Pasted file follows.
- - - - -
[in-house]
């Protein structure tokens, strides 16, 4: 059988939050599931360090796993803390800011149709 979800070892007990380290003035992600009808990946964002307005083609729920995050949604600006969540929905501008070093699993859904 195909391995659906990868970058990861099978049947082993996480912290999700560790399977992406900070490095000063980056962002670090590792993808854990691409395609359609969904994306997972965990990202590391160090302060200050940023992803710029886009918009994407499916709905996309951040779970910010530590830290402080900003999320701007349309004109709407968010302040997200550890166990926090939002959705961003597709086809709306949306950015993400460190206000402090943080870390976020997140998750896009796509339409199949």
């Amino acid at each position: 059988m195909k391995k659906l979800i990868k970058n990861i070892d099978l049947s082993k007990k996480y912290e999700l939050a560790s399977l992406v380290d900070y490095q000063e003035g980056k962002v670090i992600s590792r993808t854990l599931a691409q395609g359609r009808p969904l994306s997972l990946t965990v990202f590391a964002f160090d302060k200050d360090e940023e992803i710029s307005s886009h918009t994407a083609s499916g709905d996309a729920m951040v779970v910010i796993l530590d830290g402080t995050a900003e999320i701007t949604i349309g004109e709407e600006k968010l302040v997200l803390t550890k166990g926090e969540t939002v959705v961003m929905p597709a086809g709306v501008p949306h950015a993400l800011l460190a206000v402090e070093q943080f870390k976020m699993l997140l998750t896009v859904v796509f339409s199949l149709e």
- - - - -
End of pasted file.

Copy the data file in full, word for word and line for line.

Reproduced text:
[in-house]
């Protein structure tokens, strides 16, 4: 059988939050599931360090796993803390800011149709 979800070892007990380290003035992600009808990946964002307005083609729920995050949604600006969540929905501008070093699993859904 195909391995659906990868970058990861099978049947082993996480912290999700560790399977992406900070490095000063980056962002670090590792993808854990691409395609359609969904994306997972965990990202590391160090302060200050940023992803710029886009918009994407499916709905996309951040779970910010530590830290402080900003999320701007349309004109709407968010302040997200550890166990926090939002959705961003597709086809709306949306950015993400460190206000402090943080870390976020997140998750896009796509339409199949």
């Amino acid at each position: 059988m195909k391995k659906l979800i990868k970058n990861i070892d099978l049947s082993k007990k996480y912290e999700l939050a560790s399977l992406v380290d900070y490095q000063e003035g980056k962002v670090i992600s590792r993808t854990l599931a691409q395609g359609r009808p969904l994306s997972l990946t965990v990202f590391a964002f160090d302060k200050d360090e940023e992803i710029s307005s886009h918009t994407a083609s499916g709905d996309a729920m951040v779970v910010i796993l530590d830290g402080t995050a900003e999320i701007t949604i349309g004109e709407e600006k968010l302040v997200l803390t550890k166990g926090e969540t939002v959705v961003m929905p597709a086809g709306v501008p949306h950015a993400l800011l460190a206000v402090e070093q943080f870390k976020m699993l997140l998750t896009v859904v796509f339409s199949l149709e």